A Solemn Farewell — First Amish girl’s funeral begins two-day process of burying five schoolhouse murder victims in same cemetery. Naomi Ebersol is recalled as a shy child who didn’t want to go to school that day.

I’m glad to see this story include this note at the end — “All of the children’s funerals are private and restricted from the public and press. This account was assembled from the writer’s earlier observations, with substantial aid from friends and neighbors of the Ebersols. ” I expect the local newspaper to have this kind of sensitivity to the privacy of the Amish, but sure wish the national media would show the same kind of consideration. It may be more work to do journalism in a respectful way, but it is the right thing to do and it is do-able. Hundreds line roads to pay respects — Funerals for slain Amish girls get under way. Processions pass gunman’s home.

What is staggering to me in this story is how badly the media is behaving in covering this story (the worst example was of a reporter who tried to sneak into a funeral by dressing Amish). Certainly the story needs to be told (and I think the way that Amish follow Jesus’ teachings of nonviolence and reconciliation need to be shared with the world), but the media can do so in a respectful and less intrusive way.

CNN: Slain Amish girls laid to rest

MSNBC: Funeral services begin for Amish girls — Families urge forgiveness of gunman who killed five children

. . . In just about any other community, a deadly school shooting would have brought demands from civic leaders for tighter gun laws and better security, and the victims’ loved ones would have lashed out at the gunman’s family or threatened to sue.

But that’s not the Amish way.

As they struggle with the slayings, the Amish in this Lancaster County village are turning the other cheek, urging forgiveness of the killer and quietly accepting what comes their way as God’s will.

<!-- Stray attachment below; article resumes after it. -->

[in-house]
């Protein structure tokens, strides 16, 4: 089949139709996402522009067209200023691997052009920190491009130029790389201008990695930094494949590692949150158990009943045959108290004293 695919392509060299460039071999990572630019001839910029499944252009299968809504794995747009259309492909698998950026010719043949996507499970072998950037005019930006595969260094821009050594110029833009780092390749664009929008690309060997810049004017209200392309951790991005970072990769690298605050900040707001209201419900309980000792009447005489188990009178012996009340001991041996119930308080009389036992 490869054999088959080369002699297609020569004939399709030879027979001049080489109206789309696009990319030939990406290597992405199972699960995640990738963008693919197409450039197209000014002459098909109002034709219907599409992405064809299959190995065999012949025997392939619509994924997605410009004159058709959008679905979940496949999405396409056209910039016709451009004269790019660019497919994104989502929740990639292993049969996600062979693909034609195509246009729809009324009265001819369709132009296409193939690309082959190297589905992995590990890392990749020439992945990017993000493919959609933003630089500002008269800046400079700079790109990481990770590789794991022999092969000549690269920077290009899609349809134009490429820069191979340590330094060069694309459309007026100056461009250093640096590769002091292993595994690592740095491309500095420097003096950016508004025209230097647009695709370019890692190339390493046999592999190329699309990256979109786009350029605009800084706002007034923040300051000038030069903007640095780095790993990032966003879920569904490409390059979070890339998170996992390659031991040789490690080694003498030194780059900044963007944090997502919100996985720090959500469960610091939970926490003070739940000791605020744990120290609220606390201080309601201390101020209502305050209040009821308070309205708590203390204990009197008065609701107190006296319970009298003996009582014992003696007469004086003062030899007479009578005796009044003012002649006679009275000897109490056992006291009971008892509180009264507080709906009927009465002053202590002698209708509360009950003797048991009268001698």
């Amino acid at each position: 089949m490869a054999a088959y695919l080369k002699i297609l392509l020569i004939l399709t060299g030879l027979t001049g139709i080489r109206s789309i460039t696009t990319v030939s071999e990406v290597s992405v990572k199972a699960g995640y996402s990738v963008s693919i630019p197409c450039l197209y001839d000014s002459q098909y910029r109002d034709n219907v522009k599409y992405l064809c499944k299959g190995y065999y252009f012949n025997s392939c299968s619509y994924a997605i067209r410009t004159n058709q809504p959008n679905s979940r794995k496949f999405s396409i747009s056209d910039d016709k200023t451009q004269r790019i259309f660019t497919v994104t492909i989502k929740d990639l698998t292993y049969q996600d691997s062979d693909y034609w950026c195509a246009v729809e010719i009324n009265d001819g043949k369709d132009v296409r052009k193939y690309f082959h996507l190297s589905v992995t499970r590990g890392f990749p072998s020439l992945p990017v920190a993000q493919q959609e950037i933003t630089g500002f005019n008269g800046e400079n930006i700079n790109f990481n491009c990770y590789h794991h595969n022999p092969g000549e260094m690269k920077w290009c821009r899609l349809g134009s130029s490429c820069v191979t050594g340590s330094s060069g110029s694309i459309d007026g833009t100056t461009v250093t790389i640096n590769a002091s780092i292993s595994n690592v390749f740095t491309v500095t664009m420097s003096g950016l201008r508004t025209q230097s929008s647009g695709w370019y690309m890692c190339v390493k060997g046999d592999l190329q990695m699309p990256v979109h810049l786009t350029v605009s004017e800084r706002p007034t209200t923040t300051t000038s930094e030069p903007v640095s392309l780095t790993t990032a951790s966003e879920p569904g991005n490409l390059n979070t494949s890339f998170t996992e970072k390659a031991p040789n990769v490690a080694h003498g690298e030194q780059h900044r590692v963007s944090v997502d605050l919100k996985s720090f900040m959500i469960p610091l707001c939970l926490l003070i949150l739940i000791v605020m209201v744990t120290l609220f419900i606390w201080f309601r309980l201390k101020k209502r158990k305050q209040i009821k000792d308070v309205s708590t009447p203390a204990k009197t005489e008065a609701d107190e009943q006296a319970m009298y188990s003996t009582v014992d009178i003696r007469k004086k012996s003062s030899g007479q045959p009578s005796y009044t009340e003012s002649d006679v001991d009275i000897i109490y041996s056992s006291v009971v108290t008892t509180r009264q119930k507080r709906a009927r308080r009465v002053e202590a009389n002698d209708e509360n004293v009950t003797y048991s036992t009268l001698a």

“They know their children are going to heaven. They know their children are innocent … and they know that they will join them in death,” said Gertrude Huntington, a Michigan researcher and expert on children in Amish society.

“The hurt is very great,” Huntington said. “But they don’t balance the hurt with hate.”

. . . The Amish have also been reaching out to the family of the gunman, Charles Carl Roberts IV, 32, who committed suicide during the attack. Dwight Lefever, a Roberts family spokesman, said an Amish neighbor comforted the Roberts family hours after the shooting and extended forgiveness to them.

“I hope they stay around here and they’ll have a lot of friends and a lot of support,” Daniel Esh, a 57-year-old Amish artist and woodworker whose three grandnephews were inside the school during the attack, said of the Roberts’ wife and three children.

Huntington, the authority on the Amish, predicted they will be very supportive of the killer and his wife, “because judgment is in God’s hands: ‘Judge not, that ye be not judged.’”